This openwork jewel is constructed with 'cloisons' filled with blue and white enamel, on to which dots of gold foil are applied, and with four curling gold 'tendrils', each decorated with one enamelled 'prong'. The use of gold strips to form 'tendrils' and join together various elements of the enamelled jewel is paralleled on the three serrated-leaf and the four cruciform 'dress jewels' on the sides of the bowl of the gold cup. Furthermore, the use of the four-petalled white-enamelled flowers on either side of the IAL jewel from Csenger is strikingly similar, including the applied dots of gold foil on top of the white enamel.
Two small groups of similar 'dress jewels' can be studied in Budapest and Bucharest. The former, preserved in the Decorative Arts Museum, Budapest, was acquired from an old Hungarian family. One of these jewels (Inv. no. 62.575) is marked on the reverse AB or, possibly, AVB; it demonstrates the use of 'cloisons' filled with white enamel on top of which a pattern of alternate circles and strokes is applied in gold foil. Perhaps more importantly it shows the use of a roundel of enamelled gold with a projecting 'bead' as a terminal motif at the extremities of the design, which was repeated on all four of the cruciform jewels on the bowl of the cup. Finally, it illustrates the use of gold, roughened and pounced to create a glinting texture, but deliberately not enamelled. In the AB (or AVB) jewel this use of pounced gold is confined to the elements of the design that are most in the background - that is, furthest from the eye; the same sparing use of this technique can be found on the three serrated-leaf 'dress jewels' and on the fourth jewel with its design of scrolls, floral motifs and pendant pomegranate. The second group are jewels of Transylvanian workmanship, preserved in the Bucharest Museum, having been discovered in Curtea de Arges, Biserica Domneascǎ (see Marin Matei Popescu, ‘Podoabe Medievale in Tǎrile Române’, Bucharest, 1970, p. 68, nos 145-7, fig. 76).
The caution with which these jewels have been referred to as 'dress jewels' is dictated by the Hungarian fashion for using clusters of these little jewels to create a glittering effect as, for example, on the very large silver-gilt aigrette in the form of a plume (Decorative Arts Museum, Budapest, no. 51, 1044) which was lent to the Victoria and Albert Museum special exhibition (‘Hungarian Art Treasures’, London, 1967, no. 199, illus. on p. 85). This seventeenth-century aigrette, which has many 'dress jewels' riveted on to three main 'plumes' of silver, also incorporates the enamelled pine-cone as a decorative motif in a similar manner to those attached to the three serrated-leaf jewels on the bowl of the cup.
Not one of the twelve jewels on the gold cup has been removed from the cloth of gold background to which they are affixed with silver threads and fine wires. Consequently, it is not known if the backs of the jewels reveal the same characteristics of workmanship or, indeed, if any of them bear monogram initials stamped on applied gold 'labels'. The cloth of gold seems not to be in a sufficiently robust state to justify unthreading the silver wire, which would inevitably put the textile at risk. There appears to be no obvious seam or join and it fits tightly round the bowl and stem of the cup.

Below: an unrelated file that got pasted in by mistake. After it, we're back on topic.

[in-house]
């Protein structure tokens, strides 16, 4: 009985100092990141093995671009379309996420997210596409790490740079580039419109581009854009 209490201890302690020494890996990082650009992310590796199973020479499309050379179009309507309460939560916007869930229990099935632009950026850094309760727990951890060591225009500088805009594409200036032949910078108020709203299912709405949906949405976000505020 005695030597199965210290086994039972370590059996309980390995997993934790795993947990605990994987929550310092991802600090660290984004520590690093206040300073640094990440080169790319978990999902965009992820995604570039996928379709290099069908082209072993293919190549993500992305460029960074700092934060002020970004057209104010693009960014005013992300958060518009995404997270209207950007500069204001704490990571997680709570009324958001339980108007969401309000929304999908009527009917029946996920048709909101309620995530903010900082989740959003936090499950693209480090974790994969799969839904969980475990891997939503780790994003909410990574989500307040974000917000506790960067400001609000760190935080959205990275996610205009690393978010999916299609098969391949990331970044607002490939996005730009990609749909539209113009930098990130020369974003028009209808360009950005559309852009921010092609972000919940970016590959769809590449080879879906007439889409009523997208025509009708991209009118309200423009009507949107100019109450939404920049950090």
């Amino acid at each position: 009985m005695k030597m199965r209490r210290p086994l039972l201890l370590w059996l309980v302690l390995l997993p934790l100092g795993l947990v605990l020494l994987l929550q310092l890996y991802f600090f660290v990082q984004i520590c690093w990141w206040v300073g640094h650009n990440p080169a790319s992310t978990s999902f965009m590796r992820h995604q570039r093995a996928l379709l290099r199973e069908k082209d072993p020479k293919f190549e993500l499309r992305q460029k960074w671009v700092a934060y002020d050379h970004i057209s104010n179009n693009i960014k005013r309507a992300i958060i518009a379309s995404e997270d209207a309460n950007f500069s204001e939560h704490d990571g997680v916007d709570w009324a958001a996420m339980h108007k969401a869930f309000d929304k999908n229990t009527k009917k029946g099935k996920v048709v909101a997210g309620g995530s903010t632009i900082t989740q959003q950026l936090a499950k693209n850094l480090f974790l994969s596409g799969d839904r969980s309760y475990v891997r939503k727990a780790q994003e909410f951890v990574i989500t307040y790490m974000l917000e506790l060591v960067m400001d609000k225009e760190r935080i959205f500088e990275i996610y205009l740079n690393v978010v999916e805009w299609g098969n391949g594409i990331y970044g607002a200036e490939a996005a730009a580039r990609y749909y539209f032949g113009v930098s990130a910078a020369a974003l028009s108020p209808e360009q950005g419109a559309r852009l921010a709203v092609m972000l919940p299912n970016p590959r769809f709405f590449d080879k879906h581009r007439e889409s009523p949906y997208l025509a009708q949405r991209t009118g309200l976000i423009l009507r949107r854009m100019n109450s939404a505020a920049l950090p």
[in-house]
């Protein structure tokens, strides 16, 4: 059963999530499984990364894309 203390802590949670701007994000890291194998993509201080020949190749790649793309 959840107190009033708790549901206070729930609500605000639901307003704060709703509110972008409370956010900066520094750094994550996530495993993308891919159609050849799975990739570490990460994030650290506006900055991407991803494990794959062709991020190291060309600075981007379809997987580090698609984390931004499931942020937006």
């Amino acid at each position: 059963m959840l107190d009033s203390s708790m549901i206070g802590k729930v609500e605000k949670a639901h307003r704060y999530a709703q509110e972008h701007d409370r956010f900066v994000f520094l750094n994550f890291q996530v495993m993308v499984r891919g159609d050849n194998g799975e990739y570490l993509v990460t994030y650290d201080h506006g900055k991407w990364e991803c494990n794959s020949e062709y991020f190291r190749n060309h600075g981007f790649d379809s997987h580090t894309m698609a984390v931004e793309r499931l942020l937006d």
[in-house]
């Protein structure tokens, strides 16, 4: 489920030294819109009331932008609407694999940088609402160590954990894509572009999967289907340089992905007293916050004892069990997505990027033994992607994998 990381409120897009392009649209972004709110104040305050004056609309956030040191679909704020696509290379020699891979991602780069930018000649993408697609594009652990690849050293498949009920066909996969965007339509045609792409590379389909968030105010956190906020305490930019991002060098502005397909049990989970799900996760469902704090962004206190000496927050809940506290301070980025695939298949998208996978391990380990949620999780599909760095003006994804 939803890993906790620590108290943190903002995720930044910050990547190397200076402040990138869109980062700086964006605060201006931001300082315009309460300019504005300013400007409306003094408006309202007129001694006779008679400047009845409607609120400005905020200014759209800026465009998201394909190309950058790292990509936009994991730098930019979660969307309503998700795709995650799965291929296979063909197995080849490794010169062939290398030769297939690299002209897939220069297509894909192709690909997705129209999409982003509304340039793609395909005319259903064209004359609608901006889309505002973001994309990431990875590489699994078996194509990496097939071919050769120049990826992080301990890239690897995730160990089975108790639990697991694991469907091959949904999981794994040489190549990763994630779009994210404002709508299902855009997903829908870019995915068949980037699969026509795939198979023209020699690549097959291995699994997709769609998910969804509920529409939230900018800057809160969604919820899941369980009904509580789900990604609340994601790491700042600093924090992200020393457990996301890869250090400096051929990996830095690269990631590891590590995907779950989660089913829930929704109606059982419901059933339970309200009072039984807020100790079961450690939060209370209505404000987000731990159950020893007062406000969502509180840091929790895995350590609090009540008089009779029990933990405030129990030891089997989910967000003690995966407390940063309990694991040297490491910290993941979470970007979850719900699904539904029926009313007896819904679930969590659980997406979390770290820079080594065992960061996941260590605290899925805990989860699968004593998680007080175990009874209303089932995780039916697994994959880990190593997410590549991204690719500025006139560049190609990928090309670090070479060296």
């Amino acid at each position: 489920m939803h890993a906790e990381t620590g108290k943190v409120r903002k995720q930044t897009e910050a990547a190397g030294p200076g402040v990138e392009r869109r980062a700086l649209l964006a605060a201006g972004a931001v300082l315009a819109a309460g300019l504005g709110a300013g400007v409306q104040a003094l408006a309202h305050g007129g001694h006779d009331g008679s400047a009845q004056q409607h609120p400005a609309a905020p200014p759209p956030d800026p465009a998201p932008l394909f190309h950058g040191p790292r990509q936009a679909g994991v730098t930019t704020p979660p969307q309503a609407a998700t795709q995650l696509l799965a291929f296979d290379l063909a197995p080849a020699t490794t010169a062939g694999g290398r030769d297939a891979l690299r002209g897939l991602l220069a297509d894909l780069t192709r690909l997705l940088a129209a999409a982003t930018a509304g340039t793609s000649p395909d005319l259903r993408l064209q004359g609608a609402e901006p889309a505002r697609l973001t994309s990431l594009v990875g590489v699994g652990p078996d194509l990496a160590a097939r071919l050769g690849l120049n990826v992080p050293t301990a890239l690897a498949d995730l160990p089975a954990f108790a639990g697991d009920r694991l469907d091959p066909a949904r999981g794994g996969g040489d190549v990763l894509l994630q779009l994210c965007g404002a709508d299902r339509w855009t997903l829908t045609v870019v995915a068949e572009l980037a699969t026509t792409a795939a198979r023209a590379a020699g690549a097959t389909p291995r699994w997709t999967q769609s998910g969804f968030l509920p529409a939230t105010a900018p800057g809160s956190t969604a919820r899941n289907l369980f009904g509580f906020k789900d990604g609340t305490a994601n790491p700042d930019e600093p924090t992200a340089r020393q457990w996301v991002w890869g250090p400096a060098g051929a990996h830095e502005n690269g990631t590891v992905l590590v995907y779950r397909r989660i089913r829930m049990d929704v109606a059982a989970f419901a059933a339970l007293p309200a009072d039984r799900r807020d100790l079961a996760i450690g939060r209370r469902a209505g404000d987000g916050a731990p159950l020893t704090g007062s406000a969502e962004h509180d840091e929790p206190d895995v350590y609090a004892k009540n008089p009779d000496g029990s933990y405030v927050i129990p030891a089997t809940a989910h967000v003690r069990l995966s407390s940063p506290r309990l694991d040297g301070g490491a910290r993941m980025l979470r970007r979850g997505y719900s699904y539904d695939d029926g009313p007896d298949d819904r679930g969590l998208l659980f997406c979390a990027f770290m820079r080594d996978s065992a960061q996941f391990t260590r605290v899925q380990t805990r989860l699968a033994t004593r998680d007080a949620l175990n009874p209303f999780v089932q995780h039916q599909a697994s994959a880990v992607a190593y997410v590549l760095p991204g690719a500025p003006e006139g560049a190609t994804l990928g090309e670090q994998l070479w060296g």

The surviving Turkish customs documents testify to the vast trade in metal and silk threads for use in Hungary, presumably for inclusion in the fashionable embroideries of the wealthy in the seventeenth and eighteenth centuries. The portraits confirm this impression, and at least one extant documented example demonstrates the taste for combining 'dress jewels' with seed-pearls on a textile background: the famous bonnet-shaped head-dress of Katharine of Brandenburg, who married Gábor Bethlen, Prince of Transylvania, in 1625. After a betrothal ceremony in Berlin between the ambassadors, a magnificent wedding was held in Kassa in 1626. The seed-pearls on this bonnet, formerly in the family of Count Pálffy (now in the National Museum, Budapest), form a pattern of flowers and leaves with the 'dress jewels' placed at the centre of many of the flowers.
Few examples of this undoubtedly Austro-Hungarian taste for enriching the cloth with a dense pattern of seed-pearls and 'dress jewels' have survived, but in the treasuries of several Hungarian cathedrals (at Agram, Estergom and Györ) several bishops' mitres executed in this technique, like the mitre of Paul Bornemisza, Bishop of Györ (1553-8), with its combination of gemstones, pearls and embroidered design, serve to illustrate the skill at its most accomplished. Another remarkable - perhaps unique -survival is to be found among the art collection of the Grandmaster Maximilian I, still preserved in Vienna at the Schatzkammer des Deutschen Ordens. This powerful Grandmaster of the Order (1590-1618) was none other than the Archduke Maximilian, brother of the Emperor Rudolph II and Regent of the Tyrol. Like his brothers Rudolph and Albrecht, he was a keen collector and patron, and fortunately his two aigrettes (or hat-jewels) are both complete with their seed-pearl embroidered cloth backing and setting. Of the two the more relevant is the taller aigrette, in the centre of which is an early seventeenth-century gold enamelled equestrian roundel in high relief, framed by four table-cut rubies, each surrounded by four pearls. The translucent enamelled decoration on the gold background of the roundel is typical of Imperial court work c.1600, and the use of the seed-pearl-embroidered aigrette setting provides valuable evidence of the taste for combining these two very different media in a purely secular context.